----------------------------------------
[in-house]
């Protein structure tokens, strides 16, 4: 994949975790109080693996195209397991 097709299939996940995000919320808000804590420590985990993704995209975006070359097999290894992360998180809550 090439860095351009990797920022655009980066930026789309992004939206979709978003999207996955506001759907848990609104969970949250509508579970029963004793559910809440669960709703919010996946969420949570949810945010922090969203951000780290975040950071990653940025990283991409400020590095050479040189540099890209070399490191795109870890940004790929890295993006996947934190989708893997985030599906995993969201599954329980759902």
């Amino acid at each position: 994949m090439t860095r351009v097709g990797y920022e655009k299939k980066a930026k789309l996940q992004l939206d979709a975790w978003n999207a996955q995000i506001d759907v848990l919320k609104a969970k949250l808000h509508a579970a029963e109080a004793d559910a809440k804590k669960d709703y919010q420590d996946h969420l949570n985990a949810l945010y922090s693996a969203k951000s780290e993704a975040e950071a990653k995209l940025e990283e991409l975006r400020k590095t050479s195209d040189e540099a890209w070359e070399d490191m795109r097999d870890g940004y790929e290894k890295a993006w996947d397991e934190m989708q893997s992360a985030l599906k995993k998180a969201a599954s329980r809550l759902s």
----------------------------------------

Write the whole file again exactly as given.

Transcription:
[in-house]
């Protein structure tokens, strides 16, 4: 994949975790109080693996195209397991 097709299939996940995000919320808000804590420590985990993704995209975006070359097999290894992360998180809550 090439860095351009990797920022655009980066930026789309992004939206979709978003999207996955506001759907848990609104969970949250509508579970029963004793559910809440669960709703919010996946969420949570949810945010922090969203951000780290975040950071990653940025990283991409400020590095050479040189540099890209070399490191795109870890940004790929890295993006996947934190989708893997985030599906995993969201599954329980759902």
């Amino acid at each position: 994949m090439t860095r351009v097709g990797y920022e655009k299939k980066a930026k789309l996940q992004l939206d979709a975790w978003n999207a996955q995000i506001d759907v848990l919320k609104a969970k949250l808000h509508a579970a029963e109080a004793d559910a809440k804590k669960d709703y919010q420590d996946h969420l949570n985990a949810l945010y922090s693996a969203k951000s780290e993704a975040e950071a990653k995209l940025e990283e991409l975006r400020k590095t050479s195209d040189e540099a890209w070359e070399d490191m795109r097999d870890g940004y790929e290894k890295a993006w996947d397991e934190m989708q893997s992360a985030l599906k995993k998180a969201a599954s329980r809550l759902s």